Someone had blunder'd:
Theirs not to make reply,
Theirs not to reason why,
Theirs but to do and die:
Into the valley of Death
Rode the six hundred.
While the circumstances are different, we once again face a Russia willing to use military force against a neighbor. In this case Ukraine has guarantees of its territorial sovereignty from the West. The potential for a broader conflict should Russia invade is greater than ever since the end of the Cold War.
The implications of a Russian intervention do not stop at Ukraine. The Czech ambassador to Russia was withdrawn, stating that there should be no more Prague Springs. The Baltic states have been the most vocal of the EU in calling for restraint by Russia.
What happens if Russia invades? I don't know. As Chuck Hagel said today:
The Pentagon chief declined to spell out any specific steps the U.S. might take as a result of Russian forces entering other parts of Ukraine, but he added, "This could be a very dangerous situation if this continues in a very provocative way. We have many options, like any nations do. We're trying to deal with the diplomatic focus. That's the appropriate responsible approach and that's what we're going to continue."I hope an international coalition would use diplomacy to force Putin to withdraw and face serious penalties. However, a military response by the West is not out of the question. The US has plenty of air and naval assets in the region (the US 6th Fleet in the Med, airbases in Turkey and Europe, naval forces in the Persian Gulf, and who knows how many subs throughout the region). We, along with NATO, could make things very uncomfortable for the Russians.
If we respond militarily, how does Russia react? This is where scary scenarios come into play. Should Russians get killed in any US operations, will Russia try to go after US assets?
Cyberstrikes might be one way. Russia has a history of hacking into US systems. Perhaps a Stuxnet-type attack against US infrastructure would be one way for Russia to reach the US without actual military assets being used.Russia argues that Stuxnet was used against one of it nuclear facilities last year. This would just be retribution.
Russia still has an extensive submarine network worldwide. Their use against American shipping could be another option. They have advanced weaponry and could also be used against targets on land.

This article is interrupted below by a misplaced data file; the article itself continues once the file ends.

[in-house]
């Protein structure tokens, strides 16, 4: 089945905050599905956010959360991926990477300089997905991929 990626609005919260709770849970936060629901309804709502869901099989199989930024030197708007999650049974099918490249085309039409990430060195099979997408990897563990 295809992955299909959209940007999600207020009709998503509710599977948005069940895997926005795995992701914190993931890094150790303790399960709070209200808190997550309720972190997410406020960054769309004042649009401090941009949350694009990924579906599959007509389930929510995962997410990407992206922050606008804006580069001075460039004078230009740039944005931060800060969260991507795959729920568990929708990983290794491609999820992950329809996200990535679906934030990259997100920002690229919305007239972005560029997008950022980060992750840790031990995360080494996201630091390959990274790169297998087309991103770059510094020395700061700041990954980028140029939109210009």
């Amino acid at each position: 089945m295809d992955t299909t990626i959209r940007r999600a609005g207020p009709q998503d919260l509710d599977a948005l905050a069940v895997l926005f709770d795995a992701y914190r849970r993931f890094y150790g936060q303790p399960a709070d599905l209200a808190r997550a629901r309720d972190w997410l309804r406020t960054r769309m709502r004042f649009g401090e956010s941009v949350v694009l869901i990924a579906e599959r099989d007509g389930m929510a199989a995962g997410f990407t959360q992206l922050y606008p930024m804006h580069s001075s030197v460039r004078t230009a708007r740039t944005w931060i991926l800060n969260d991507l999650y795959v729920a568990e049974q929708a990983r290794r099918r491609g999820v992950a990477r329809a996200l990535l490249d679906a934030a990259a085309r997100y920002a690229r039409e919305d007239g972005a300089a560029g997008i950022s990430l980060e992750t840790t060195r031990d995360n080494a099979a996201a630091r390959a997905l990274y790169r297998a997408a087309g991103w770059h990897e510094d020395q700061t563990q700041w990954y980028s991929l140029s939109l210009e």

Finally, if Russians are being defeated by US/NATO forces, how long might it be before someone in the Russian government considers a nuclear option? Do we really feel that Putin is such a rational actor that he would not consider it?
So, what can we do? I strongly believe that we have to rein in the hawks both within the administration and elsewhere in our political system. The often sad Democratic efforts to show strength when the GOP complains about weakness must be resisted.
Already, the GOP warmongers are ratcheting up the rhetoric:
"Putin is playing chess and I think we're playing marbles," said Rep. Mike Rogers, R-Mich., chairman of the House Intelligence Committee, speaking on Fox News Sunday. Rogers said the Russians have been "running circles around us" in negotiations on such items as Syria and missile defense.In the 2004 election, it came to light that John Kerry has extensively studied The Great War. He understands the lessons and I have faith that he will do everything he can to avoid its mistakes. However, we are in a very tense situation and anything can happen....
Sen. Lindsey Graham, R-S.C., speaking on CNN's State of the Union, said "we have a weak and indecisive president," and that "invites aggression."
6:43 PM PT: UPDATE: John Kerry is on his way to Kiev. Putin has agreed to allow for an OSCE fact finding mission after a discussion with Merkel.
Mon Mar 03, 2014 at 7:36 AM PT: From the BBC:
15:15: Breaking News
Russia's Black Sea Fleet has given Ukrainian forces in Crimea until 5:00 local time (03:00 GMT) on Tuesday to surrender or face an all-out assault, according to Ukrainian defence ministry sources quoted by Interfax-Ukraine news agency. "If by 5am tomorrow morning they do not surrender a real assault will begin on units and sections of the Ukrainian armed forces all over Crimea," defence ministry officials are quoted as saying. So far there is no further confirmation of the ultimatum from other sources.
Mon Mar 03, 2014 at 9:20 AM PT: from the BBC:
The Russian defence ministry has apparently denied reports that Russian forces gave an ultimatum to the Ukrainian troops in Crimea (see 15:58 entry). "This is utter nonsense", a spokesman for the Russian defence ministry told Vedomosti, a Russian broadsheet.